In response to a well written article in the Cville Weekly, Heidi Dhivya Berthoud wrote a letter to the editor, published in the August 12-18 edition. No link was available, thus the text is copied here:
Erika Howsare wrote a great article [“Hallelujah, What’s next?”], 7/29, celebrating the Atlantic Coast Pipeline (ACP) cancellation and mourning her ancestry in Washington County, southwestern Pennsylvania, home to the largest number of fracking wells. Truly, Pennsylvania is one of the most abused areas by fossil fuel and extractive industries, but they also are the proud ‘rebirth’ place of the Community Rights and Rights of Nature movement.
Despair not! Over 100 communities in Pennsylvania have joined a state, national and global rights-based movement, targeting the roots of abusive assaults. Corporate and government interests claim superior rights to local communities, treating them as resource colonies and sacrifice zones; forcing communities to accept harmful projects against their will. That paradigm is being shifted by asserting rights to self-government and the inalienable rights to clean air, water, land, sustainable food, living wages, and more.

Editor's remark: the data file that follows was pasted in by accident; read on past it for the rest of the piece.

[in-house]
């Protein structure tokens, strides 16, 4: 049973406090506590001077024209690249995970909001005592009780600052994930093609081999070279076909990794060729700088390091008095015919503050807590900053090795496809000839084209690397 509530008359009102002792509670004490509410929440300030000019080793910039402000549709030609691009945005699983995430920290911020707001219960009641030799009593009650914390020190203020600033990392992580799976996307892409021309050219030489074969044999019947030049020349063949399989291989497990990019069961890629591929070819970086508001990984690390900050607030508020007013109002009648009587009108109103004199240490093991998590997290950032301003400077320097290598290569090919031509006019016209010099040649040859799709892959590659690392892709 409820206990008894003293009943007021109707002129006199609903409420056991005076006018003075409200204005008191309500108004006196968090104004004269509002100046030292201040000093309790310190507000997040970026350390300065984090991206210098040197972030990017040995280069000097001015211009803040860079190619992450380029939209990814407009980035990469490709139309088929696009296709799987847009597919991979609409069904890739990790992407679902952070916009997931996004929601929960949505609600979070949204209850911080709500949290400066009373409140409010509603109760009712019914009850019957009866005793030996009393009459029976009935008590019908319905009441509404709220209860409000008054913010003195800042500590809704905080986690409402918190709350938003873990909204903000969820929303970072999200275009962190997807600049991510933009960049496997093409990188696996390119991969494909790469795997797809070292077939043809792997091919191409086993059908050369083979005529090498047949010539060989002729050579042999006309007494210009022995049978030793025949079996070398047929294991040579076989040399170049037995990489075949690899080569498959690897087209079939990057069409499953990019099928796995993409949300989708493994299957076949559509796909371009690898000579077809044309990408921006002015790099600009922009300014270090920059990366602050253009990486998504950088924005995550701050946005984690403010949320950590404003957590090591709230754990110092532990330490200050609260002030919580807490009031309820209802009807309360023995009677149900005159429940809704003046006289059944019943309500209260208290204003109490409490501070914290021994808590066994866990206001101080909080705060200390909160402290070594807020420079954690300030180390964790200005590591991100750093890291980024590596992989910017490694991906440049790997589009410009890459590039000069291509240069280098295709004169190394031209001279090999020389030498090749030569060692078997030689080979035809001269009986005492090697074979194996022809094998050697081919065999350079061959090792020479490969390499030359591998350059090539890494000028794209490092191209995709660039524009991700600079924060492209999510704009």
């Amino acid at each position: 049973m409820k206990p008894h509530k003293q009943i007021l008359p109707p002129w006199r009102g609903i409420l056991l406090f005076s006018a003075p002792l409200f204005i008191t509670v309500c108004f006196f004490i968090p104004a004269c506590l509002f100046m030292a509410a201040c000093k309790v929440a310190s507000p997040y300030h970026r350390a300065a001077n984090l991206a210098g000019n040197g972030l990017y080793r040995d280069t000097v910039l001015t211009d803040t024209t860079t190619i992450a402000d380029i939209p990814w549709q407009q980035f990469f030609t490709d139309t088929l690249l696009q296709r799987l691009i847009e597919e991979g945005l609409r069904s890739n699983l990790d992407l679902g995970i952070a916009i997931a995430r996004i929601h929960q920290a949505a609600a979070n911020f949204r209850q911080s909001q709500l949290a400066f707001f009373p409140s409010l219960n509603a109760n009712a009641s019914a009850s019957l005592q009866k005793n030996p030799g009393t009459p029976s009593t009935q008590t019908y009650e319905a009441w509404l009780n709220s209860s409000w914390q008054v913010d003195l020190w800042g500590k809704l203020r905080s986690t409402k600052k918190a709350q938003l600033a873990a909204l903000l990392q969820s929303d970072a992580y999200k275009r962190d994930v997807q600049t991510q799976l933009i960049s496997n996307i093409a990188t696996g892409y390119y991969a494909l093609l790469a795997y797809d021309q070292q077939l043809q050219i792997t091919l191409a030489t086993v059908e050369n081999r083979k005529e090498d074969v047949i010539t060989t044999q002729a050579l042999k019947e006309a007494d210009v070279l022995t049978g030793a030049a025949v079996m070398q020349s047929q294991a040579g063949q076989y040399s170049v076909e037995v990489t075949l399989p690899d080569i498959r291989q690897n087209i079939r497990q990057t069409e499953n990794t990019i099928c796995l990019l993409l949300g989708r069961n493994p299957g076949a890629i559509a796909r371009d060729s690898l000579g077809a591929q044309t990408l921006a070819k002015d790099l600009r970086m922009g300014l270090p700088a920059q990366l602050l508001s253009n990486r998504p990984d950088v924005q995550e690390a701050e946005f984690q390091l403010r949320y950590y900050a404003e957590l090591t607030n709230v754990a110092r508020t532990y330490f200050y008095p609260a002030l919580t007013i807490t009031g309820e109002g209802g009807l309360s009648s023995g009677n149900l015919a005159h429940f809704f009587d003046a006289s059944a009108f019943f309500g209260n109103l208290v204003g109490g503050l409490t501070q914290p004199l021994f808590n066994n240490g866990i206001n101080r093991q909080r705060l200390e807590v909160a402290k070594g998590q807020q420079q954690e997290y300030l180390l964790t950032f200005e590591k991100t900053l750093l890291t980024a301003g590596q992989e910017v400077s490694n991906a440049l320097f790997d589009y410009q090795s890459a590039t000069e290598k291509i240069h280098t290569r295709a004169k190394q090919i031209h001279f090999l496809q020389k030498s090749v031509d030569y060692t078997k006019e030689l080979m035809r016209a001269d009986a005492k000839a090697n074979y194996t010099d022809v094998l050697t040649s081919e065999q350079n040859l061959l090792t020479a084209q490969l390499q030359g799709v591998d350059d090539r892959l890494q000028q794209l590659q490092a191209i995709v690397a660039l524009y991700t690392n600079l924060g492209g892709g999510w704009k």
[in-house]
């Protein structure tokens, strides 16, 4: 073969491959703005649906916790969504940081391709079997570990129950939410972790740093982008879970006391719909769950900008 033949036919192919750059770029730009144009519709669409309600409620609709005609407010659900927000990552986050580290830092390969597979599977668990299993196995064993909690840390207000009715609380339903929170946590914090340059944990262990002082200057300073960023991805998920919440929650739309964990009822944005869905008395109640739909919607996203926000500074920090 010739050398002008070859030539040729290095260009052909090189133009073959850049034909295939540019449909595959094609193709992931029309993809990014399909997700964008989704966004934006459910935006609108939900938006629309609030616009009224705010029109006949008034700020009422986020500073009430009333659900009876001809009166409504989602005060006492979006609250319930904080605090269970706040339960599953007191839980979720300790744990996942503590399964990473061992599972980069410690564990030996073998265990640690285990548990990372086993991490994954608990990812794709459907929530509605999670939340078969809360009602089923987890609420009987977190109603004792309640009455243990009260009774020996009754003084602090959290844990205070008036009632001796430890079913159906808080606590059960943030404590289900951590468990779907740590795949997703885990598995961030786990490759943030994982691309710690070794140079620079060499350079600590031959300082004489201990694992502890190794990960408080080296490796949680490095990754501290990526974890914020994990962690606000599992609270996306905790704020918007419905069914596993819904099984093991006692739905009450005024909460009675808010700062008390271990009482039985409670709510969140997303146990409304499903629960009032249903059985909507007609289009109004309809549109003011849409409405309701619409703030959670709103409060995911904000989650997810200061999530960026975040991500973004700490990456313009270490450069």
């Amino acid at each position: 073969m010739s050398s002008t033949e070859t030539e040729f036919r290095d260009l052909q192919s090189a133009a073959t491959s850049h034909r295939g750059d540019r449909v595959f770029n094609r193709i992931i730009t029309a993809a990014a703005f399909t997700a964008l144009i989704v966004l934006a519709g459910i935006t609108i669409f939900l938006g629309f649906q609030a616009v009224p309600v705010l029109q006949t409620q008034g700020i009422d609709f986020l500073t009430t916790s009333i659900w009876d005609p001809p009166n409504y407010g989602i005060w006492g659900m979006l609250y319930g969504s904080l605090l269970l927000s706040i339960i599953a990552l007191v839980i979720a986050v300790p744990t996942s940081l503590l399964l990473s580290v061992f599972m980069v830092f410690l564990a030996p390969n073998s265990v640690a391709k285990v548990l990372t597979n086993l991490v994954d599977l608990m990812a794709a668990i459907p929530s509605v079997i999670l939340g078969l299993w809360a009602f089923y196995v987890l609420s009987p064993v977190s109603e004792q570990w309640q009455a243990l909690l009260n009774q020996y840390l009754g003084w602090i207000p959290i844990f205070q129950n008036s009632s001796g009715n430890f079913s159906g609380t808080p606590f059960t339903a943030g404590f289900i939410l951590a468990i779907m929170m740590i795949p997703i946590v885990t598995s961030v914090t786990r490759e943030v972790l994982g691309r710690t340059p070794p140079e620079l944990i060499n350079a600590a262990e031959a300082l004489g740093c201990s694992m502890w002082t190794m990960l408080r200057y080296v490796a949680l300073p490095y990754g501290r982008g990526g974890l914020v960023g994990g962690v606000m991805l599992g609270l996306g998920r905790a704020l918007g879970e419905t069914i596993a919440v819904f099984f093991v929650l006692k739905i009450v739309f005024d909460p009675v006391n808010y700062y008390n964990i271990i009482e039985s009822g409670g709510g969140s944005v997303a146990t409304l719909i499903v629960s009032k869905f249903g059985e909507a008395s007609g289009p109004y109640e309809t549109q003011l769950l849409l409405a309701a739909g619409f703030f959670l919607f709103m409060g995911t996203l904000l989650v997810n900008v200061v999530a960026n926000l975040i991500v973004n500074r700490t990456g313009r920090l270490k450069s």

Take heart! The Pittsburgh City Council unanimously passed the first Community Bill of Rights banning fracking in the United States in 2010. In March 2020, Grant Township, northeast of Pittsburgh, won a 7 year battle to stop a frack waste injection well. We are frontline ACP activists, not resting, but bringing this work to Virginia as Virginia Community Rights Network. Together we win. Join us!